We tested the capacity of biochar (made at 450 °C from a common reed species) to neutralise pH and remove metals in two acid drainage waters (pH 2.6 and 4.6) using column leaching and batch mixing experiments. In the column experiments, the acid drainage water was neutralised upon passage through the biochar with substantial increases (4–5 pH units) in the leachate pH. In the batch experiments, the leachate pH remained above 6.5 when the drainage:biochar ratio was less than approximately 700:1 (L acid drainage:kg biochar) and 20:1 for the pH 4.6 and pH 2.6 drainage waters, respectively. Dissolved metal concentrations were reduced by 89–98 % (Fe ≈ Al > Ni ≈ Zn > Mn) in the leachate from the biochar. A key mechanism of pH neutralisation appears to be solid carbonate dissolution as calcite (CaCO3) was identified (via X-ray diffraction) in the biochar prior to contact with acid drainage, and dissolved alkalinity and Ca was observed in the leachate. Proton and metal removal by cation exchange, direct binding to oxygen-containing functional groups, and metal oxide precipitation also appears important. Further evaluation of the treatment capacity of other biochars and field trials are warranted. © 2015, Springer-Verlag Berlin Heidelberg.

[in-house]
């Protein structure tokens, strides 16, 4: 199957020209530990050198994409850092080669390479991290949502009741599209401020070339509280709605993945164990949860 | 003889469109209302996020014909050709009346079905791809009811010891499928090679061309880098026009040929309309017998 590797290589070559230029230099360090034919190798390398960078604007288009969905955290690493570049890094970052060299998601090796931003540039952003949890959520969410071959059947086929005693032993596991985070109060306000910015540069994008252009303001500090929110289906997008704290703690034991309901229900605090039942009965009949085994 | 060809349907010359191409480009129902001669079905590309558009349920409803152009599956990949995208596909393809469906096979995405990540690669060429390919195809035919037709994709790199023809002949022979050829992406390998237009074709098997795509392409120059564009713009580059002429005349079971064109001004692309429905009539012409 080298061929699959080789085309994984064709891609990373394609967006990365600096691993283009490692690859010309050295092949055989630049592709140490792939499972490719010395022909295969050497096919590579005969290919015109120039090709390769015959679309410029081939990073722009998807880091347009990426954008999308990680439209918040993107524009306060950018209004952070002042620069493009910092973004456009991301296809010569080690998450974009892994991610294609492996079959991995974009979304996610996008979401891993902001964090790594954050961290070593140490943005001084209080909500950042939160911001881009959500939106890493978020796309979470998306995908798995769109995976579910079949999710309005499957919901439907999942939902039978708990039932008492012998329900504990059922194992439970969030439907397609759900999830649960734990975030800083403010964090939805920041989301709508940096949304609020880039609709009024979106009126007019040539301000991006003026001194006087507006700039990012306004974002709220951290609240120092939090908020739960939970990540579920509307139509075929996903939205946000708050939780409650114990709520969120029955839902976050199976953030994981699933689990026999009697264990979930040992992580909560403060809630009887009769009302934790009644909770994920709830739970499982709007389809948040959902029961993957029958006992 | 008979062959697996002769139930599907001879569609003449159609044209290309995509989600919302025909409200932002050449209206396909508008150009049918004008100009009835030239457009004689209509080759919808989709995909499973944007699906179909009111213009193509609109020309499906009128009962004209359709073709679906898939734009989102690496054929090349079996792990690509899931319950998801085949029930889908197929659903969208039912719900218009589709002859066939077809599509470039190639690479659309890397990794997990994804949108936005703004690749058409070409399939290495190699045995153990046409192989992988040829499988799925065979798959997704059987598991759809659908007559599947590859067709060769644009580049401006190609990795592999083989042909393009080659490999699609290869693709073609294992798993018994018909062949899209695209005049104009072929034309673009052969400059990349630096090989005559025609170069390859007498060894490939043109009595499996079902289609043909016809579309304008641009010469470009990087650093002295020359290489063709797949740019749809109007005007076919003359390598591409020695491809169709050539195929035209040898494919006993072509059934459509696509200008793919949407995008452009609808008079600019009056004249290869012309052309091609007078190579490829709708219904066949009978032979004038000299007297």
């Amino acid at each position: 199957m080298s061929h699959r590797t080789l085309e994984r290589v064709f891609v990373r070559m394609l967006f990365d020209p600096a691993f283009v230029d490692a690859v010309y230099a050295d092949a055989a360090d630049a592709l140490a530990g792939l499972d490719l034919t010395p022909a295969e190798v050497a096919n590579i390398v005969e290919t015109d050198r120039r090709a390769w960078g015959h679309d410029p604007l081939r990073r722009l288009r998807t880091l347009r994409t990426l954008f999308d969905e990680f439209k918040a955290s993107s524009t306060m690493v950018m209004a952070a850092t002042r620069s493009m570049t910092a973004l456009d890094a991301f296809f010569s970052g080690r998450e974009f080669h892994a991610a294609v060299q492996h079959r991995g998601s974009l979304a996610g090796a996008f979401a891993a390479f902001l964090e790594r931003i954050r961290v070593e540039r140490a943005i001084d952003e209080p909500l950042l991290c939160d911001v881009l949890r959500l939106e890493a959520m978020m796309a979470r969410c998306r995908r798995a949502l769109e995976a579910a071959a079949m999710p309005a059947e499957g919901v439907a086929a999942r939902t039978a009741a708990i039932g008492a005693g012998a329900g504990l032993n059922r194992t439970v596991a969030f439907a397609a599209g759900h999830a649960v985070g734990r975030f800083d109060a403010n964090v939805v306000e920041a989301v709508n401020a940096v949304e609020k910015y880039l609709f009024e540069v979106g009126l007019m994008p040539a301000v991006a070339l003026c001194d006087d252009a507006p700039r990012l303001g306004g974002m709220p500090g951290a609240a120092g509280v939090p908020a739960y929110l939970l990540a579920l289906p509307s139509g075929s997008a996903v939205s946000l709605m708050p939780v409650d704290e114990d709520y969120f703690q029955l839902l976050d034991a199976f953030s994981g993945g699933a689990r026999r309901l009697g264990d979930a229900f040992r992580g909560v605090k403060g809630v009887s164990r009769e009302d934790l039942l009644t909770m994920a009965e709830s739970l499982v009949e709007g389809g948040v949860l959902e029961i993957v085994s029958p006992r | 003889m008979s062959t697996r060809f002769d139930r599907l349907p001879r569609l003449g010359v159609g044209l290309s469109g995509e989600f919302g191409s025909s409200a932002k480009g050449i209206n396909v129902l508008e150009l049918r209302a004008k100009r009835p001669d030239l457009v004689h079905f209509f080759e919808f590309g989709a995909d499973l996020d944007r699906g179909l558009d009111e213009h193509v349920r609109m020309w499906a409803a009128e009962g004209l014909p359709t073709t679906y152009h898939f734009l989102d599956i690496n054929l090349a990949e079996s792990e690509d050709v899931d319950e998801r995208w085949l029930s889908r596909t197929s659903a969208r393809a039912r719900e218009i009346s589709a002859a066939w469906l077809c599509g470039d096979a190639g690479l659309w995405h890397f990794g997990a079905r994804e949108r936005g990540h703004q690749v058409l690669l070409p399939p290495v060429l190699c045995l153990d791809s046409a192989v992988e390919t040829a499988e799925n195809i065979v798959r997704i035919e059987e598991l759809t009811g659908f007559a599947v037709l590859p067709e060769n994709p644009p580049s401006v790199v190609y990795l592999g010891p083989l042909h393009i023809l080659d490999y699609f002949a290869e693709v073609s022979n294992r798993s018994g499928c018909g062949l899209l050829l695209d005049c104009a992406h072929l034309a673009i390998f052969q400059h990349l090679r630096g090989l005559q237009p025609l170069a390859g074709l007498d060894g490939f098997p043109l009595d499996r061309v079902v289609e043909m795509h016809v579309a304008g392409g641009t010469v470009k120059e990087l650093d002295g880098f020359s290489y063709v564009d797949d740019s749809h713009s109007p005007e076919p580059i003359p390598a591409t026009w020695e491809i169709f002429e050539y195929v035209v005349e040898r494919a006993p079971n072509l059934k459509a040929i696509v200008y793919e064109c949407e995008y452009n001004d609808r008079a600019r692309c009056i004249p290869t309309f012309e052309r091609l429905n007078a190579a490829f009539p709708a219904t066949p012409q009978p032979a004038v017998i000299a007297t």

Yuan C.,University of Adelaide | Mosley L.M.,Water Quality Science | Mosley L.M.,University of Adelaide | Fitzpatrick R.,University of Adelaide | Marschner P.,University of Adelaide
Journal of Environmental Management | Year: 2015

Acid sulfate soils (ASS) with sulfuric material can be remediated through microbial sulfate reduction stimulated by adding organic matter (OM) and increasing the soil pH to >4.5, but the effectiveness of this treatment is influenced by soil properties. Two experiments were conducted using ASS with sulfuric material. In the first experiment with four ASS, OM (finely ground mature wheat straw) was added at 2-6% (w/w) and the pH adjusted to 5.5. After 36 weeks under flooded conditions, the concentration of reduced inorganic sulfur (RIS) and pore water pH were greater in all treatments with added OM than in the control without OM addition. The RIS concentration increased with OM addition rate. The increase in RIS concentration between 4% and 6% OM was significant but smaller than that between 2% and 4%, suggesting other factors limited sulfate reduction. In the second experiment, the effect of nitrate addition on sulfate reduction at different OM addition rates was investigated in one ASS. Organic matter was added at 2 and 4% and nitrate at 0, 100, and 200mg nitrate-N kg-1. After 2 weeks under flooded conditions, soil pH and the concentration of FeS measured as acid volatile sulfur (AVS) were lower with nitrate added at both OM addition rates. At a given nitrate addition rate, pH and AVS concentration were higher at 4% OM than at 2%. It can be concluded that sulfate reduction in ASS at pH 5.5 can be limited by low OM availability and high nitrate concentrations. Further, the inhibitory effect of nitrate can be overcome by high OM addition rates. © 2015 Elsevier Ltd.